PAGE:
Art McGrath grew up fascinated with all things Napoleonic. When he was little he reenacted the Battle of Waterloo with toy soldiers—always making sure Napoleon came out on top. He spent four years on active duty in the United States Marine Corps; and in 1987, while in Egypt during Operation Brightstar, the words of Napoleon to his men when they caught sight of the Great Pyramid came to mind: “Soldiers, forty centuries of history are looking down upon you.”
After the Marines he returned to Vermont for college, getting a bachelor’s in English and a master’s in history. Even while working as a reporter for a small weekly newspaper in northern New Hampshire he still read all he could about the Napoleonic era. After running across references to Americans serving in the Grande Armée, he became frustrated there was so little written about them. Thus The Emperor’s American was born. “I wrote this as a way to discover how an American could end up across the Atlantic in French uniform fighting the Emperor’s enemies,” McGrath said. “It was discovery through writing, and while it may sound like a cliché, it was as if Pierre Burns was standing over my shoulder telling his story. He wanted to be discovered.”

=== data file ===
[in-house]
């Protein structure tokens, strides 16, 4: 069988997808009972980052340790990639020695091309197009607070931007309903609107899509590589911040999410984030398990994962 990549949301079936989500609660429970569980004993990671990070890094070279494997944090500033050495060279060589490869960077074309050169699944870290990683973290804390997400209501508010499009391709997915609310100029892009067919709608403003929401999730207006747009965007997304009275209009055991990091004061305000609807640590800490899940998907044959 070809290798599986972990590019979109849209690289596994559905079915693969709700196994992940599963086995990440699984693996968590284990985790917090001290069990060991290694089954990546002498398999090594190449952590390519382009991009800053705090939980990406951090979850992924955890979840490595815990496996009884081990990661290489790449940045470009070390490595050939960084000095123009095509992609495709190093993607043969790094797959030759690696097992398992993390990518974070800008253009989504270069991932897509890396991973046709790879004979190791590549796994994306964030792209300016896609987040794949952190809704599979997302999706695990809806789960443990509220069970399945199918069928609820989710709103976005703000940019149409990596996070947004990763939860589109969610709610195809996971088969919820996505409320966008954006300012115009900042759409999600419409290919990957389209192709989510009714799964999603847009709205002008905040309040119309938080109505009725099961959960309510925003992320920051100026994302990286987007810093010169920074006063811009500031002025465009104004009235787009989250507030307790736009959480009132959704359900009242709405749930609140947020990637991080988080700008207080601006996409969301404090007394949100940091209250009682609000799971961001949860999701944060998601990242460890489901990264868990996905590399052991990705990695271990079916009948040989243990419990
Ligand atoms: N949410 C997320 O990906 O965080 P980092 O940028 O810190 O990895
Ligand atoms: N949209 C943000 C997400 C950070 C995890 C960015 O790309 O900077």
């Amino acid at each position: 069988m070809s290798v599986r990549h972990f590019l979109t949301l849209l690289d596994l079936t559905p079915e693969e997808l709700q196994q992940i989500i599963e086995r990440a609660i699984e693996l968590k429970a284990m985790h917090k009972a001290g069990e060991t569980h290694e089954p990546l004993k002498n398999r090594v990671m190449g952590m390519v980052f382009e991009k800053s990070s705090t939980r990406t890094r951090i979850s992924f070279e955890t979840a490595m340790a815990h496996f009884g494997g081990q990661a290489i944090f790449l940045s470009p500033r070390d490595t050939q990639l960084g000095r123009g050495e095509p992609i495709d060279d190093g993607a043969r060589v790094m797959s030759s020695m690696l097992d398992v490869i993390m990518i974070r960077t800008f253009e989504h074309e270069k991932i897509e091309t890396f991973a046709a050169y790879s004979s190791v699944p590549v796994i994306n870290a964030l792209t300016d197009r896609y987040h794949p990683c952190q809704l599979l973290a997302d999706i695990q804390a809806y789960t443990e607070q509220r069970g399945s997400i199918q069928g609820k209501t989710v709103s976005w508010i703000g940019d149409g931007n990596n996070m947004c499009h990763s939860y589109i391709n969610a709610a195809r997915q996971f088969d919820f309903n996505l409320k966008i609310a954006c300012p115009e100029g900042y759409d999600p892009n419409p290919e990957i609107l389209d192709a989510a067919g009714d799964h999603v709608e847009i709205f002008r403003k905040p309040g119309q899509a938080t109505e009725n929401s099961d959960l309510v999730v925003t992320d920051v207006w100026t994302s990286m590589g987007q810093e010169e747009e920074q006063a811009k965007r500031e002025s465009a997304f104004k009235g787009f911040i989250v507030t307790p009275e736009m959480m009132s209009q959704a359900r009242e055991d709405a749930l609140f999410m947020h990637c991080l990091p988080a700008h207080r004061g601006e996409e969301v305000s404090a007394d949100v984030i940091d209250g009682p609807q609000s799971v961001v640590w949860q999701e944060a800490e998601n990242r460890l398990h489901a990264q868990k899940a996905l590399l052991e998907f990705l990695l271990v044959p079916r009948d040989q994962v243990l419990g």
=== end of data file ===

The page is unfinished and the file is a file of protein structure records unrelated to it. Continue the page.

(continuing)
McGrath is a reenactor and a proud member of the Brigade Napoleon and the 3me regiment infanterie de ligne—the French 3rd Infantry Regiment of the Line. He became a reenactor after he began writing the novel. “In order to really describe it I needed to be able to taste the gunpowder, hear the drums and volleys of musket fire, feel the wool of uniforms. Reenactors bring history to life.” The Emperor’s American is the first in a series that will follow the adventures of Pierre Burns through to Waterloo, with a hiatus between Elba and the Hundred Days for part of the War of 1812.
In addition to being a novelist, McGrath is the editor of three weekly newspapers in northern New Hampshire. He lives in the Northeast Kingdom of Vermont with his wife and two sons.